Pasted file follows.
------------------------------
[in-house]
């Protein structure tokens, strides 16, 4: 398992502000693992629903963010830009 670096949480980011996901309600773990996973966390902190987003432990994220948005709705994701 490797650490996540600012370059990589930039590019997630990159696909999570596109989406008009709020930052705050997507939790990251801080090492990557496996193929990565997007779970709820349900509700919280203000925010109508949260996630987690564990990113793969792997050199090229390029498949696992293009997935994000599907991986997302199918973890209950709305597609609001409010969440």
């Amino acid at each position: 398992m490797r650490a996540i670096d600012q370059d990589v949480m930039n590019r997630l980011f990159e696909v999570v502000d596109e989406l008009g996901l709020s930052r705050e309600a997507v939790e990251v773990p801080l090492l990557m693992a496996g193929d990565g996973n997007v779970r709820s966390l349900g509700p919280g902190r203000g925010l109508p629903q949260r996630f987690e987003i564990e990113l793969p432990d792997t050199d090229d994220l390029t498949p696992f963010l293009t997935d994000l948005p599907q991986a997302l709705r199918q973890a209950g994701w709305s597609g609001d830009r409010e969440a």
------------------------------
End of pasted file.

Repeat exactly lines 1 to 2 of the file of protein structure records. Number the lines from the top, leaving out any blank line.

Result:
[in-house]
């Protein structure tokens, strides 16, 4: 398992502000693992629903963010830009 670096949480980011996901309600773990996973966390902190987003432990994220948005709705994701 490797650490996540600012370059990589930039590019997630990159696909999570596109989406008009709020930052705050997507939790990251801080090492990557496996193929990565997007779970709820349900509700919280203000925010109508949260996630987690564990990113793969792997050199090229390029498949696992293009997935994000599907991986997302199918973890209950709305597609609001409010969440």